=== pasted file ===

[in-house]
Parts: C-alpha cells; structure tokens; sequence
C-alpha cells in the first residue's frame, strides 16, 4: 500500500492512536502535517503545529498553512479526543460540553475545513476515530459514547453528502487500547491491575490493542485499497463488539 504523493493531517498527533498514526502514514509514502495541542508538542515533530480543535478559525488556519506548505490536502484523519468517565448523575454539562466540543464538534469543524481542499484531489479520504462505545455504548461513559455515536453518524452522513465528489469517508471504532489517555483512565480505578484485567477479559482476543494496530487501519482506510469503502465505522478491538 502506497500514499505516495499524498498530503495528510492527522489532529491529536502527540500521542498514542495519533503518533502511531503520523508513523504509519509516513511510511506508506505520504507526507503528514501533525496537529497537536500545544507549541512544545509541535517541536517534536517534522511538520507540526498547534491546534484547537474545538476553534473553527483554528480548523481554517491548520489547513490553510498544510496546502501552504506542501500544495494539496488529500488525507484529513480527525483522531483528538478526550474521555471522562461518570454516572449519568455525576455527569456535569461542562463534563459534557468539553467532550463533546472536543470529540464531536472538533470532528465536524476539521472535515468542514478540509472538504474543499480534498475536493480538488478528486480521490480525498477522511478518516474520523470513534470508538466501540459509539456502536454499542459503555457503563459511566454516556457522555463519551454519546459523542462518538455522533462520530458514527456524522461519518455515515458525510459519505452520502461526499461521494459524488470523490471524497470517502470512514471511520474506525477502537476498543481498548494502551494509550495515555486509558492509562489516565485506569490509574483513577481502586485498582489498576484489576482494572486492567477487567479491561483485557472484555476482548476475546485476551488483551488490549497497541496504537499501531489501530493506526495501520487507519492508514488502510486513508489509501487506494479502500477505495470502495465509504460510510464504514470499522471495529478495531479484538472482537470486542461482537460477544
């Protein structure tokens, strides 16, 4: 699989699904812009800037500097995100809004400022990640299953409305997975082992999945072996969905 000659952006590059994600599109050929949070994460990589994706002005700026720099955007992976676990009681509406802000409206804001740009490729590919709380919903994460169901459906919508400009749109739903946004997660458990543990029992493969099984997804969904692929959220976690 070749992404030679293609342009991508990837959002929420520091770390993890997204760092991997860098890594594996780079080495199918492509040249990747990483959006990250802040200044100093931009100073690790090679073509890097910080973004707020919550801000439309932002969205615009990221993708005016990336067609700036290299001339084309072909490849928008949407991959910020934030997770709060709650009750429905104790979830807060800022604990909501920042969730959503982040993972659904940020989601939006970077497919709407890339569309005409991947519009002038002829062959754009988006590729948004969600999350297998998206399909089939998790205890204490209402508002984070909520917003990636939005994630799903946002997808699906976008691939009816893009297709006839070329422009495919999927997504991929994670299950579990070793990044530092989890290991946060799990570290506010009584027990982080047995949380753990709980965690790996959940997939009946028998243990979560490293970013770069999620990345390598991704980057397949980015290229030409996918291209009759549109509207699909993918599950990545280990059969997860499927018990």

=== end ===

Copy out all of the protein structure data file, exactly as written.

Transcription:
[in-house]
Parts: C-alpha cells; structure tokens; sequence
C-alpha cells in the first residue's frame, strides 16, 4: 500500500492512536502535517503545529498553512479526543460540553475545513476515530459514547453528502487500547491491575490493542485499497463488539 504523493493531517498527533498514526502514514509514502495541542508538542515533530480543535478559525488556519506548505490536502484523519468517565448523575454539562466540543464538534469543524481542499484531489479520504462505545455504548461513559455515536453518524452522513465528489469517508471504532489517555483512565480505578484485567477479559482476543494496530487501519482506510469503502465505522478491538 502506497500514499505516495499524498498530503495528510492527522489532529491529536502527540500521542498514542495519533503518533502511531503520523508513523504509519509516513511510511506508506505520504507526507503528514501533525496537529497537536500545544507549541512544545509541535517541536517534536517534522511538520507540526498547534491546534484547537474545538476553534473553527483554528480548523481554517491548520489547513490553510498544510496546502501552504506542501500544495494539496488529500488525507484529513480527525483522531483528538478526550474521555471522562461518570454516572449519568455525576455527569456535569461542562463534563459534557468539553467532550463533546472536543470529540464531536472538533470532528465536524476539521472535515468542514478540509472538504474543499480534498475536493480538488478528486480521490480525498477522511478518516474520523470513534470508538466501540459509539456502536454499542459503555457503563459511566454516556457522555463519551454519546459523542462518538455522533462520530458514527456524522461519518455515515458525510459519505452520502461526499461521494459524488470523490471524497470517502470512514471511520474506525477502537476498543481498548494502551494509550495515555486509558492509562489516565485506569490509574483513577481502586485498582489498576484489576482494572486492567477487567479491561483485557472484555476482548476475546485476551488483551488490549497497541496504537499501531489501530493506526495501520487507519492508514488502510486513508489509501487506494479502500477505495470502495465509504460510510464504514470499522471495529478495531479484538472482537470486542461482537460477544
């Protein structure tokens, strides 16, 4: 699989699904812009800037500097995100809004400022990640299953409305997975082992999945072996969905 000659952006590059994600599109050929949070994460990589994706002005700026720099955007992976676990009681509406802000409206804001740009490729590919709380919903994460169901459906919508400009749109739903946004997660458990543990029992493969099984997804969904692929959220976690 070749992404030679293609342009991508990837959002929420520091770390993890997204760092991997860098890594594996780079080495199918492509040249990747990483959006990250802040200044100093931009100073690790090679073509890097910080973004707020919550801000439309932002969205615009990221993708005016990336067609700036290299001339084309072909490849928008949407991959910020934030997770709060709650009750429905104790979830807060800022604990909501920042969730959503982040993972659904940020989601939006970077497919709407890339569309005409991947519009002038002829062959754009988006590729948004969600999350297998998206399909089939998790205890204490209402508002984070909520917003990636939005994630799903946002997808699906976008691939009816893009297709006839070329422009495919999927997504991929994670299950579990070793990044530092989890290991946060799990570290506010009584027990982080047995949380753990709980965690790996959940997939009946028998243990979560490293970013770069999620990345390598991704980057397949980015290229030409996918291209009759549109509207699909993918599950990545280990059969997860499927018990």